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French Court Frees Former Hippie Guru Convicted in Absentia in United States for Murder After

December 4, 1997

French Court Frees Former Hippie Guru Convicted in Absentia in United States for Murder After Another Court Rejects U.S. Extradition RequestBy NICOLAS MARMIE

BORDEAUX, France (AP) _ A French court rejected a U.S. extradition request Thursday and freed Ira Einhorn, the former hippie guru who was convicted in absentia for the murder of his girlfriend 20 years ago.

The Court of Appeals in the southwestern city of Bordeaux did not explain why it refused to hand over Einhorn. But French law calls for a retrial for any person convicted in absentia.

``Thank you,″ Einhorn told presiding Judge Claude Arrighi.

But the 57-year-old former anti-war activist, futurist and adviser to Philadelphia’s rich and powerful was not released immediately.

After the Bordeaux ruling, a court in nearby Angouleme detained him over possible immigration violations. He was released by evening, but ordered to remain in France until the investigation is over.

Einhorn hugged his smiling Swedish girlfriend as he left the court, raised his arms in triumph and then picked up a cardboard box tied with string that contained his belongings from prison, where he spent six months in custody.

The court’s chief prosecutor appealed the rejection to France’s highest court.

U.S. authorities wanted Einhorn to return to serve a life sentence in prison. In 1993, a Pennsylvania court convicted him in absentia for the murder his girlfriend, Holly Maddux of Tyler, Texas.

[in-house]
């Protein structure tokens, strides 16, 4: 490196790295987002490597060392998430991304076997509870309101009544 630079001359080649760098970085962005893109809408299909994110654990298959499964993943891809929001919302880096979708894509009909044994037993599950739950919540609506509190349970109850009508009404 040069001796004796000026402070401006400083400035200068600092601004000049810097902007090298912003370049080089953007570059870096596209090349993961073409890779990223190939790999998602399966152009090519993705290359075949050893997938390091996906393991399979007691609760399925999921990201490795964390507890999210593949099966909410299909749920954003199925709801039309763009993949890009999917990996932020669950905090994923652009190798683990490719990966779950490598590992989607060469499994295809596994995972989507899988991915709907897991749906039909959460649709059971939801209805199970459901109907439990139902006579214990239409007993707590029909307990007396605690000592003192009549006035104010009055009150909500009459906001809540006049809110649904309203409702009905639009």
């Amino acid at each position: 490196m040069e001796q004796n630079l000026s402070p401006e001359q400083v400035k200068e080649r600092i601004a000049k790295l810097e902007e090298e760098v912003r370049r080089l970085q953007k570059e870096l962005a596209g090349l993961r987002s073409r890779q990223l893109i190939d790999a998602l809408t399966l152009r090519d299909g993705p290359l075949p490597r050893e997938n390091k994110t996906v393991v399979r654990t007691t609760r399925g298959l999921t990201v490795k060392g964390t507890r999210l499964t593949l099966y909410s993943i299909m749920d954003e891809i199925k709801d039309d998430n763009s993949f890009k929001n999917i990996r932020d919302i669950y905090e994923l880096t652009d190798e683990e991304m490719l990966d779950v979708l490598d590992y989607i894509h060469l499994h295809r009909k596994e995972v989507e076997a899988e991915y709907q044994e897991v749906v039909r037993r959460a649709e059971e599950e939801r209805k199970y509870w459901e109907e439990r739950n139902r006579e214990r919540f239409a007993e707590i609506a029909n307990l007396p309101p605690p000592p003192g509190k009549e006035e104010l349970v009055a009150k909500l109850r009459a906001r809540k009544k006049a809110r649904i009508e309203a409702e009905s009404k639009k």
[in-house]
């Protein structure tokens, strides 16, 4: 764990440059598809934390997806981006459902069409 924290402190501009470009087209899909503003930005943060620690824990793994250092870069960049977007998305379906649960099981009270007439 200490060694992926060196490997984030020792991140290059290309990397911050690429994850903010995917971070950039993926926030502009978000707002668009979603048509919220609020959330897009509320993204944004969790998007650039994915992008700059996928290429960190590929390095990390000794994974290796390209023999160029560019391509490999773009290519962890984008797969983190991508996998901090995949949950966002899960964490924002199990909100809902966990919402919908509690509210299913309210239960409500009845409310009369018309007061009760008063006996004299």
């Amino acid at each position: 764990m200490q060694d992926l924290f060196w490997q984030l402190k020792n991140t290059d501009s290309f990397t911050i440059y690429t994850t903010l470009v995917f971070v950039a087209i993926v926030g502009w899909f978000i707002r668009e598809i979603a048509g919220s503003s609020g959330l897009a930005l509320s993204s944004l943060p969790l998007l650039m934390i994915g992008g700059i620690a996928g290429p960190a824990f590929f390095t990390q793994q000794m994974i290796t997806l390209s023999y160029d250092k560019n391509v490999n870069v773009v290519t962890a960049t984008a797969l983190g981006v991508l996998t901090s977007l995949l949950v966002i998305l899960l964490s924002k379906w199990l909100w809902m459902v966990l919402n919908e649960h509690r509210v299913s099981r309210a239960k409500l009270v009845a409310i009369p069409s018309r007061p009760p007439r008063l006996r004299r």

Authorities found the 31-year-old woman’s mummified remains in a steamer trunk in Einhorn’s closet in 1979, 18 months after they say she was killed.

Joel Rosen, the Philadelphia assistant district attorney who won the conviction against Einhorn in 1993, said the ruling disgusted him.

``I’m sick to my stomach,″ Rosen said. ``He’s an American citizen, he’s not French. He killed an American citizen, not a French citizen. He killed in America, not in France. We have an extradition treaty with France.″

The victim’s family was stunned.

``This person killed my sister and he needs to be held accountable,″ said Meg Maddux Wakeman of Seattle.

Norris Gelman, Einhorn’s lawyer during the 1993 trial, said he never doubted the French court would reject the extradition since in absentia convictions are not highly regarded internationally.

Pennsylvania does not grant new trials for people convicted in absentia.

Einhorn used fake documents to register in Champagne-Mouton, a village near Angouleme, 240 miles southwest of Paris.

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